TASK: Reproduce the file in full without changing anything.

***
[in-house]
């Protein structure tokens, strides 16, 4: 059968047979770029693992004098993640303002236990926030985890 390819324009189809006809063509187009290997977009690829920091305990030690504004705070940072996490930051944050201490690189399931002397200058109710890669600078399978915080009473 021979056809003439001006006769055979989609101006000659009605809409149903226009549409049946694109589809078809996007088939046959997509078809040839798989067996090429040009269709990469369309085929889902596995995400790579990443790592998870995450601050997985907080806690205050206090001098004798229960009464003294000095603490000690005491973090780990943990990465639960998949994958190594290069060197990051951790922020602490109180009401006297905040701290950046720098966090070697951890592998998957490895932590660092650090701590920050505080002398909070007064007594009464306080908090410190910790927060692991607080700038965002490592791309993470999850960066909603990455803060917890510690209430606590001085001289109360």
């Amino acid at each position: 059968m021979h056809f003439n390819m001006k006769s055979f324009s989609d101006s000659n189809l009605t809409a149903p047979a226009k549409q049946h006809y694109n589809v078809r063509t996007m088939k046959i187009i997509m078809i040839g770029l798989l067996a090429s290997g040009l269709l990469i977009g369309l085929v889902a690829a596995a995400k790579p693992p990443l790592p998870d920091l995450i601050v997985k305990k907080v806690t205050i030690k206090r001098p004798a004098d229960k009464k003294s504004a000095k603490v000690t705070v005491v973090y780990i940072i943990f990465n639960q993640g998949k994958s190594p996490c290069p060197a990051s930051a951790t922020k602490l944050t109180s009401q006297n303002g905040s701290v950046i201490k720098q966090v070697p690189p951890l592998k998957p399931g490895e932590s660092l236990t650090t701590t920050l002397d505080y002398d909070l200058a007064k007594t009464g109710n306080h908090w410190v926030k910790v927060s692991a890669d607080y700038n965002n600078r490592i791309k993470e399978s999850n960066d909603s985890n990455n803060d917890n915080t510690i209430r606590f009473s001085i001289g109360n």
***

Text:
[in-house]
């Protein structure tokens, strides 16, 4: 059968047979770029693992004098993640303002236990926030985890 390819324009189809006809063509187009290997977009690829920091305990030690504004705070940072996490930051944050201490690189399931002397200058109710890669600078399978915080009473 021979056809003439001006006769055979989609101006000659009605809409149903226009549409049946694109589809078809996007088939046959997509078809040839798989067996090429040009269709990469369309085929889902596995995400790579990443790592998870995450601050997985907080806690205050206090001098004798229960009464003294000095603490000690005491973090780990943990990465639960998949994958190594290069060197990051951790922020602490109180009401006297905040701290950046720098966090070697951890592998998957490895932590660092650090701590920050505080002398909070007064007594009464306080908090410190910790927060692991607080700038965002490592791309993470999850960066909603990455803060917890510690209430606590001085001289109360």
């Amino acid at each position: 059968m021979h056809f003439n390819m001006k006769s055979f324009s989609d101006s000659n189809l009605t809409a149903p047979a226009k549409q049946h006809y694109n589809v078809r063509t996007m088939k046959i187009i997509m078809i040839g770029l798989l067996a090429s290997g040009l269709l990469i977009g369309l085929v889902a690829a596995a995400k790579p693992p990443l790592p998870d920091l995450i601050v997985k305990k907080v806690t205050i030690k206090r001098p004798a004098d229960k009464k003294s504004a000095k603490v000690t705070v005491v973090y780990i940072i943990f990465n639960q993640g998949k994958s190594p996490c290069p060197a990051s930051a951790t922020k602490l944050t109180s009401q006297n303002g905040s701290v950046i201490k720098q966090v070697p690189p951890l592998k998957p399931g490895e932590s660092l236990t650090t701590t920050l002397d505080y002398d909070l200058a007064k007594t009464g109710n306080h908090w410190v926030k910790v927060s692991a890669d607080y700038n965002n600078r490592i791309k993470e399978s999850n960066d909603s985890n990455n803060d917890n915080t510690i209430r606590f009473s001085i001289g109360n």